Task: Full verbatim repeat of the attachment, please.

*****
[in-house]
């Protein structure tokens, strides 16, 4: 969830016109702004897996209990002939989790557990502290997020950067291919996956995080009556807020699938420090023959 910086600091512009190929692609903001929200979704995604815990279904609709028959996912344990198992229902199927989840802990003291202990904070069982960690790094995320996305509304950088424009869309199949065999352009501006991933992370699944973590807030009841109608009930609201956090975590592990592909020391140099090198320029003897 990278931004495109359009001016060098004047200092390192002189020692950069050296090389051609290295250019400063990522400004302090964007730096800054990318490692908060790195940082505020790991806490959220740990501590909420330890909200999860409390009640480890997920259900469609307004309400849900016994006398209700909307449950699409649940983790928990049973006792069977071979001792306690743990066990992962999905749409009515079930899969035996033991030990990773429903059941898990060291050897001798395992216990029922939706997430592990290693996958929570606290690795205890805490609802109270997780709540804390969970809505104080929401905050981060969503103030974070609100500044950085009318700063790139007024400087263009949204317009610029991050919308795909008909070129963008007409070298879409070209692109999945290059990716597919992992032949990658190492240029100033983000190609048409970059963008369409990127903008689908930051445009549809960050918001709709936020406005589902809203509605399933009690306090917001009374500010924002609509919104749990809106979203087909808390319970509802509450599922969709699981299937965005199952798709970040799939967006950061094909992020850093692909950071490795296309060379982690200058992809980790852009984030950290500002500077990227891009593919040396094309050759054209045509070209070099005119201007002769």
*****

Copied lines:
[in-house]
């Protein structure tokens, strides 16, 4: 969830016109702004897996209990002939989790557990502290997020950067291919996956995080009556807020699938420090023959 910086600091512009190929692609903001929200979704995604815990279904609709028959996912344990198992229902199927989840802990003291202990904070069982960690790094995320996305509304950088424009869309199949065999352009501006991933992370699944973590807030009841109608009930609201956090975590592990592909020391140099090198320029003897 990278931004495109359009001016060098004047200092390192002189020692950069050296090389051609290295250019400063990522400004302090964007730096800054990318490692908060790195940082505020790991806490959220740990501590909420330890909200999860409390009640480890997920259900469609307004309400849900016994006398209700909307449950699409649940983790928990049973006792069977071979001792306690743990066990992962999905749409009515079930899969035996033991030990990773429903059941898990060291050897001798395992216990029922939706997430592990290693996958929570606290690795205890805490609802109270997780709540804390969970809505104080929401905050981060969503103030974070609100500044950085009318700063790139007024400087263009949204317009610029991050919308795909008909070129963008007409070298879409070209692109999945290059990716597919992992032949990658190492240029100033983000190609048409970059963008369409990127903008689908930051445009549809960050918001709709936020406005589902809203509605399933009690306090917001009374500010924002609509919104749990809106979203087909808390319970509802509450599922969709699981299937965005199952798709970040799939967006950061094909992020850093692909950071490795296309060379982690200058992809980790852009984030950290500002500077990227891009593919040396094309050759054209045509070209070099005119201007002769």